The whip goes west as Tom Sadler celebrates his win on Laylite. ALICE LAIDLAW/RACING PHOTOS
The weather wasn’t great but we had a great day’s jumps racing at Warrnambool last Sunday.
The rain set in early and I reckon the steeplechase course up through Brierly Paddock at the back of the track was as heavy as I have ever experienced it.
In such conditions there always excuses for many in beaten brigade. One in that “boat” was Patrick Payne’s classy jumper Sir Lopez. He really struggled in the conditions (sixth in the Thackeray Steeple).
The Thackeray was a spectacular race and featured a remarkable job by Shane Jackson to stay in the saddle after Dormello Mo made a mistake at the third-last fence. He faltered on landing, shooting Jackson up into the air.
It looks amazing on the race replay and I can assure you it was even more impressive when viewed riding alongside him!
I don’t think I’ve ever seen a rider go so high and still stay on board.
Dormello Mo stuck to his task to finish fifth while his stablemate Police Camp proved too strong for me on Bit of a Lad in the run home.
Police Camp has won his past two and is just starting to work out what steeplechasing is all about. We were pulling ground off him late but the four kilos weight difference told on us. We couldn’t reel him in.
Police Camp’s victory was a maiden feature win in Australia for Englishman Will Gordon.
Kid cruises through the mud
The other feature last Sunday was the Lafferty Hurdle which I won aboard Killarney Kid.
The horse felt fantastic throughout and I knew a long way out that he was going to be hard to beat.
There were some prior to the race concerned about Killarney Kid on a heavy track but (trainer) Patrick Payne had no concerns and once again he was proved correct.
It was pointed out to me after the race that Patrick’s horses have accrued more than $3.5 million in prizemoney in jumps races in the past 11 years. That is an extraordinary feat and also shows how much money is available if people want to send their horses jumping.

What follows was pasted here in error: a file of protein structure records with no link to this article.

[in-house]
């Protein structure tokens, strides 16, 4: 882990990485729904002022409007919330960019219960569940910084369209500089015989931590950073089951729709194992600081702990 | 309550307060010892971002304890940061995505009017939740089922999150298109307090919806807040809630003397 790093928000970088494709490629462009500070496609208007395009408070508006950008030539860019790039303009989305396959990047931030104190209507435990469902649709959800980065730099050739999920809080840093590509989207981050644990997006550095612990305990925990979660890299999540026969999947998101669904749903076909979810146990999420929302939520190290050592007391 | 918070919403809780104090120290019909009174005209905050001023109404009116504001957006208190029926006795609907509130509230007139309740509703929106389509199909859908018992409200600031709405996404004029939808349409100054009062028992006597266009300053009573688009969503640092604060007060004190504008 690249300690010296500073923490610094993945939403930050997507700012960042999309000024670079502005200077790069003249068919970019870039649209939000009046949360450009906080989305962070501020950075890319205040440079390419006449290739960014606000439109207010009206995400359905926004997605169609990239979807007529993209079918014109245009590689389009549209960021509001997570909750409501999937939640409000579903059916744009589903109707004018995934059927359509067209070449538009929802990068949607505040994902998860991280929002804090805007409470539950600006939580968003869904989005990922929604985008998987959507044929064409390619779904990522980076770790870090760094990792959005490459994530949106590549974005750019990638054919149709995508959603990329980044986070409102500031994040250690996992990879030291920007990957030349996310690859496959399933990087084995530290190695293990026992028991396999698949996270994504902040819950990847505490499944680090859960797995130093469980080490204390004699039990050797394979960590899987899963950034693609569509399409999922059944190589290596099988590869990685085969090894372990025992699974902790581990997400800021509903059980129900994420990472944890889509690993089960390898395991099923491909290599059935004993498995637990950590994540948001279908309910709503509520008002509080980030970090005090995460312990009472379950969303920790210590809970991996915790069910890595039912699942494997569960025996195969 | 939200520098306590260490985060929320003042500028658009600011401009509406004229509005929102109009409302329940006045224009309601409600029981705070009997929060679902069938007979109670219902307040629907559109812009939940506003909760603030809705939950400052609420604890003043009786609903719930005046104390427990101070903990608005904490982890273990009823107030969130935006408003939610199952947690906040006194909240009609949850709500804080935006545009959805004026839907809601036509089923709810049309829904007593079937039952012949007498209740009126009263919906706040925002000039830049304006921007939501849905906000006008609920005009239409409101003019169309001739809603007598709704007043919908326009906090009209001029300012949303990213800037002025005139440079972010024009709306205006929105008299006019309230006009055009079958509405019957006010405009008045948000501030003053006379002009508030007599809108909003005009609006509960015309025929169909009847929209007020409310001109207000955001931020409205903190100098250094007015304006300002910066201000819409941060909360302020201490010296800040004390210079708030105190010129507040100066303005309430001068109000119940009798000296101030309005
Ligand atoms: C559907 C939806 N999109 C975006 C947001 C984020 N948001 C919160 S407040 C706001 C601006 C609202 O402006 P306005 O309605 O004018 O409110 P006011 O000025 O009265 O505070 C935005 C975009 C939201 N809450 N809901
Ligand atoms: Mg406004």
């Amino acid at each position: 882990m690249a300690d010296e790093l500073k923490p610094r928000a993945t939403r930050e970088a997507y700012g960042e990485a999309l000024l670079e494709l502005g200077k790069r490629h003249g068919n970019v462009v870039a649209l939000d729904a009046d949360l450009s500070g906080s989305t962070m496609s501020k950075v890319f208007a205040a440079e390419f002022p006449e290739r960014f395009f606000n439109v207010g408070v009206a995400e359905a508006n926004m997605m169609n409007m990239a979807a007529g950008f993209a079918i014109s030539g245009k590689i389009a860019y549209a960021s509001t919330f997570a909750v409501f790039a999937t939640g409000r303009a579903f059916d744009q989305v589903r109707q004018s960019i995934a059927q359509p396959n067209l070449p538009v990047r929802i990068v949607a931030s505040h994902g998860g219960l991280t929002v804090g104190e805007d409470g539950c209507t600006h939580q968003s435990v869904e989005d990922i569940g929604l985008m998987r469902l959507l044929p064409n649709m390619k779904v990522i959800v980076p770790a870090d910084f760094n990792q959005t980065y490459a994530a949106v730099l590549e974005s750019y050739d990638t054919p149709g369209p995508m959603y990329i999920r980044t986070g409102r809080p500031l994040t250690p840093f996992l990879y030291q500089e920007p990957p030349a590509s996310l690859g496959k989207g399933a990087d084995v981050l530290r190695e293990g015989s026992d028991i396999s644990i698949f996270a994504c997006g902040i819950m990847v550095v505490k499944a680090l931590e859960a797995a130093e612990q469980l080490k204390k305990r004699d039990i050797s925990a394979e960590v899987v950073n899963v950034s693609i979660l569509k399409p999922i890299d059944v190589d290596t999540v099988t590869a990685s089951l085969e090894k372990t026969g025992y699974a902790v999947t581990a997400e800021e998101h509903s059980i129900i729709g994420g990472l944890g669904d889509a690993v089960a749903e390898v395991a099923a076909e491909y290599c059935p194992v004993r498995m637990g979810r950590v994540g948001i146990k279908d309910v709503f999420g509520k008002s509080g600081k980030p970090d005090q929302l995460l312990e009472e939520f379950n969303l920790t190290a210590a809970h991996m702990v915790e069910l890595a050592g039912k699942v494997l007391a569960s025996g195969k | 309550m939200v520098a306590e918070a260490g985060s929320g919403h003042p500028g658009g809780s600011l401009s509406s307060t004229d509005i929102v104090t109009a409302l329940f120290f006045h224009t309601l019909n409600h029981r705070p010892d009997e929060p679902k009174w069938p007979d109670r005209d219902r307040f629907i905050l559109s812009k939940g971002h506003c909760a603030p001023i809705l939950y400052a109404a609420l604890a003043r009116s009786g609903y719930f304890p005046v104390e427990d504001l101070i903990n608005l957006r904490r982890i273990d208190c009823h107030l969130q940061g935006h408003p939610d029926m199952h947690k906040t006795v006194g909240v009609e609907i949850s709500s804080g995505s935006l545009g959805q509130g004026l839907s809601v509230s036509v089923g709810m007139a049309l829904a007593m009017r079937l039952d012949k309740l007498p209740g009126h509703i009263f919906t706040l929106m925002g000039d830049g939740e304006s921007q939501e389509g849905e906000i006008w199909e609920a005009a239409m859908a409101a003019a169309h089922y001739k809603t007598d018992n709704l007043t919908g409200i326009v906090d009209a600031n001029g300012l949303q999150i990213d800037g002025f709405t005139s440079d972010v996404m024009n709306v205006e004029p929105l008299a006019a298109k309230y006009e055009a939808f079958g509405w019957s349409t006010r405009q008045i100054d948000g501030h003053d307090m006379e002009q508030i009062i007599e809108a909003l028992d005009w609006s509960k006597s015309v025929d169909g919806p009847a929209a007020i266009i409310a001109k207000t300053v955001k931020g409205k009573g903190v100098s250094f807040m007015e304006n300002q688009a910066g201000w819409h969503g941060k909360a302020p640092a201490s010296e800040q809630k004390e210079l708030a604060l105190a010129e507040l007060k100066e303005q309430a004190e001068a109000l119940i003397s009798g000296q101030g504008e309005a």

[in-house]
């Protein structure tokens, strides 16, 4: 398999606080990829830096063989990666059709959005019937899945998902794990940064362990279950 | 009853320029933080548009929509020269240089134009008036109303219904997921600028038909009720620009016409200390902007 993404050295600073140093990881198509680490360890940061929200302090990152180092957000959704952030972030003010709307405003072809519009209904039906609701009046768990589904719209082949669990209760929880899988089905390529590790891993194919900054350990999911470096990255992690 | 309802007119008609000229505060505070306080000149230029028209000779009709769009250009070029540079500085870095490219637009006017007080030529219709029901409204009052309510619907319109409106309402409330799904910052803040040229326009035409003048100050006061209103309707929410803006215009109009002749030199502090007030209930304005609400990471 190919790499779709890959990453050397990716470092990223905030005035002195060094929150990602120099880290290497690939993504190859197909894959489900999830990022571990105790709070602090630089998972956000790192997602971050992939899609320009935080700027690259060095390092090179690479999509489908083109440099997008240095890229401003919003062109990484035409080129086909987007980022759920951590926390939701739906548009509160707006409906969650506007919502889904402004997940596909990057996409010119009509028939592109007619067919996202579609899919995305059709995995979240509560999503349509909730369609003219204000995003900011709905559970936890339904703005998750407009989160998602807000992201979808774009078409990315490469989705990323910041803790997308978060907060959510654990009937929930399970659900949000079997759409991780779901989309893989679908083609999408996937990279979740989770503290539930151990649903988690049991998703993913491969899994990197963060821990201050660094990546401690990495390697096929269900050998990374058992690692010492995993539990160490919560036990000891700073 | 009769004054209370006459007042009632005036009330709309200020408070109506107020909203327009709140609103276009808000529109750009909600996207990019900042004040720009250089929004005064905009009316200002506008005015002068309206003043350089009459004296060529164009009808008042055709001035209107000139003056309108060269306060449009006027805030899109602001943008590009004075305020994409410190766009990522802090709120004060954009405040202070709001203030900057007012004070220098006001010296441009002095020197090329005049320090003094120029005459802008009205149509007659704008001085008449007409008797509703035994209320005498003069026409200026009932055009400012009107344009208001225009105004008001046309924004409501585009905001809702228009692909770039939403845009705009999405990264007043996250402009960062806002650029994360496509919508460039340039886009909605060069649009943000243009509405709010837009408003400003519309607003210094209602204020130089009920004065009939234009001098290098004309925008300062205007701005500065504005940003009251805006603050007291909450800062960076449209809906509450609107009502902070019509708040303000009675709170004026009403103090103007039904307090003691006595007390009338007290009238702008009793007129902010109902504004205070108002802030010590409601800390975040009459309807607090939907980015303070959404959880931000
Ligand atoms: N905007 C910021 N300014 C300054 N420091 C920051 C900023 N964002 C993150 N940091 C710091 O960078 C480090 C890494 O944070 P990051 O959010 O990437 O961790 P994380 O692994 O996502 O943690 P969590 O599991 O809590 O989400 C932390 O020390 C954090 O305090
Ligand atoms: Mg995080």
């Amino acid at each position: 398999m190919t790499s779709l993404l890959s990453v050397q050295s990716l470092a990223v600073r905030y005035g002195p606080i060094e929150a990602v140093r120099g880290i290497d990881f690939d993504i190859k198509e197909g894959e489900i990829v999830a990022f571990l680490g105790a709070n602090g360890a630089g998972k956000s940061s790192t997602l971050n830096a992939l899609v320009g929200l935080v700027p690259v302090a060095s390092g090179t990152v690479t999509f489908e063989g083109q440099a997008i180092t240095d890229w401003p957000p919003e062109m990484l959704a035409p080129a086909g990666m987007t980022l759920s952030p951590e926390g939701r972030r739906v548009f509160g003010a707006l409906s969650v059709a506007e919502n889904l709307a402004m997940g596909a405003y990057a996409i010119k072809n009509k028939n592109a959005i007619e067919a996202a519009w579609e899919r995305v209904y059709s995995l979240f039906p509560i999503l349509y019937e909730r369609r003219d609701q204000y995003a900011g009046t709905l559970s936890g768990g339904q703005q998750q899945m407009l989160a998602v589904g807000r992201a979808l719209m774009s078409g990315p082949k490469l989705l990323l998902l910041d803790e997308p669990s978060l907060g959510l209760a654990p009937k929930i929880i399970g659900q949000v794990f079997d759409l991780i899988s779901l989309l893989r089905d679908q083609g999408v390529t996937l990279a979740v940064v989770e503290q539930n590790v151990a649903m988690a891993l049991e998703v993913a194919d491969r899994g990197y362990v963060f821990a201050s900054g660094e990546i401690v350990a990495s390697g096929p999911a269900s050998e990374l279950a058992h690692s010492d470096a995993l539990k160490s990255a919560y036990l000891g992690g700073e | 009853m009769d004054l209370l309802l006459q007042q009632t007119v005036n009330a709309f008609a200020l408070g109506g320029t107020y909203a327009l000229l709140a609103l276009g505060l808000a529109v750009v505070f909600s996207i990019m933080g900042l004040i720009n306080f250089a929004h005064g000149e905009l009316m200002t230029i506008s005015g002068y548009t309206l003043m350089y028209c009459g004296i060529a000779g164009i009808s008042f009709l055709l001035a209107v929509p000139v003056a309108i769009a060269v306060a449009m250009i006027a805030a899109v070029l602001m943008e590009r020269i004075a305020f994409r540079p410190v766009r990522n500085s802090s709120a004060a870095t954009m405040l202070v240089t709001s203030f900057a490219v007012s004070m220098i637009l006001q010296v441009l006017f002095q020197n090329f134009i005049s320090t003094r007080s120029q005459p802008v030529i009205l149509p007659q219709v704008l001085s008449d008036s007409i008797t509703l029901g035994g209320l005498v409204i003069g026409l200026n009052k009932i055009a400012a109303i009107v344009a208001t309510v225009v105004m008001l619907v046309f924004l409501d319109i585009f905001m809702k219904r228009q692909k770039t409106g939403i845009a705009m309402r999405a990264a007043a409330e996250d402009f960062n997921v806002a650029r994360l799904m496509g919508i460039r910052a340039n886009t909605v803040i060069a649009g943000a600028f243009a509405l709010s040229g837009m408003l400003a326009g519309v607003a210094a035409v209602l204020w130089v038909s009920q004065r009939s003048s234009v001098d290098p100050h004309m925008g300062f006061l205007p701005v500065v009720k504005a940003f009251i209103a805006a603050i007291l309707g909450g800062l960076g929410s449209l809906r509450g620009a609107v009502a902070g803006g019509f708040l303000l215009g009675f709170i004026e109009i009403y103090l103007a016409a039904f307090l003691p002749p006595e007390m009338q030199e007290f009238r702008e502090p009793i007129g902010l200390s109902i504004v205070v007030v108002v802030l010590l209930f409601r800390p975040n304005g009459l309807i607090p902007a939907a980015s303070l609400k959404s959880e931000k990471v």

Killarney Kid stalked his main danger Euroman before running him down in the straight. Euroman is a promising jumper who went very well again. I think he has the ability to pick up a feature race.
Fourth home in the Lafferty was the James McNamara-trained Hornet’s Nest. He finished 18 lengths away and connections have decided that it is time for him to be retired.
James did a great job looking after Hornet’s Nest as he was never the soundest horse. He was a quality hurdler at his best as he showed with his win in the 2017 Lafferty Hurdle.
Promising jumpers claimed the other three hurdle races on the program at Warrnambool.
Eric Musgrove’s Youl Dash For Cash made it back-to-back victories when snaring the hurdle restricted to winners of one race.
The maiden hurdles were claimed by Firefree and Robbie’s Star. The latter is a very good wet-tracker.
I finished runner-up to Robbie’s Star on Michelin. I took him to the lead in a change of tactics and he certainly raced a lot better.
Firefree benefitted from a great ride from Tom Sadler to claim the opening race.
Sadler earned the wrath of the stewards in the maiden steeplechase but he certainly pleased me!
He won the race on Laylite, a $1200 purchase and a horse I train. As he kicked clear in the straight, Sadler couldn’t help himself ... standing up in the irons and waving to the crowd in delight.
He dropped his whip and copped a $200 fine for his exuberance.
It was a special win as Laylite is quite a character around the stable. Sadler has done plenty of work with us to help get him right.
Fellow jumps jockey Paul Hamblin spotted Laylite for us in Queensland. We bought him and weren’t sure we had made the right call when he jumped poorly in a trial at Ballarat last month.
We almost got rid of him, he was that bad. However, I had put a tongue tie on him and he clearly resented it. We took it off for his next trial and with Sadler on board he went much better.
Sunday’s maiden wasn’t the greatest field assembled but conditions suited and it was a very satisfying win.
The race also highlighted a bugbear of mine with the current jumps racing rules. Before any horse can race in a steeplechase it has to have contested a hurdle.
Horses like Laylite are just not competitive in 3200m hurdles. They are run at a faster tempo than a steeple and they can’t keep up. At Laylite’s only run over hurdles he finished 78 lengths from the winner. When this happens, owners can be forgiven for thinking, ‘my horse is no good at jumping — let’s not bother’.
Comics the danger
Gawler hosts a hurdle and a steeplechase race this Saturday.
I’ve picked up the ride on Felix Bay for Amy McDonald in the hurdle.
He hasn’t been over the jumps this season but he showed promise last campaign.
He was placed in successive hurdles before claiming the South Australian Grand National Steeple.
He should be competitive this weekend.
Hardest to beat will be the Kathryn Durden-trained Comics. He was a strong winner at his second run over the hurdles and looks nicely placed with only 64kg.
I don’t have a ride in the steeple but I expect Patrick Payne to be prominent (again) with the promising chaser Sweet Lullaby, who hit the line strongly when winning on debut over fences at Warrnambool on June 20.
Sweet Lullaby’s biggest danger is likely to be Eric Musgrove’s Lucques.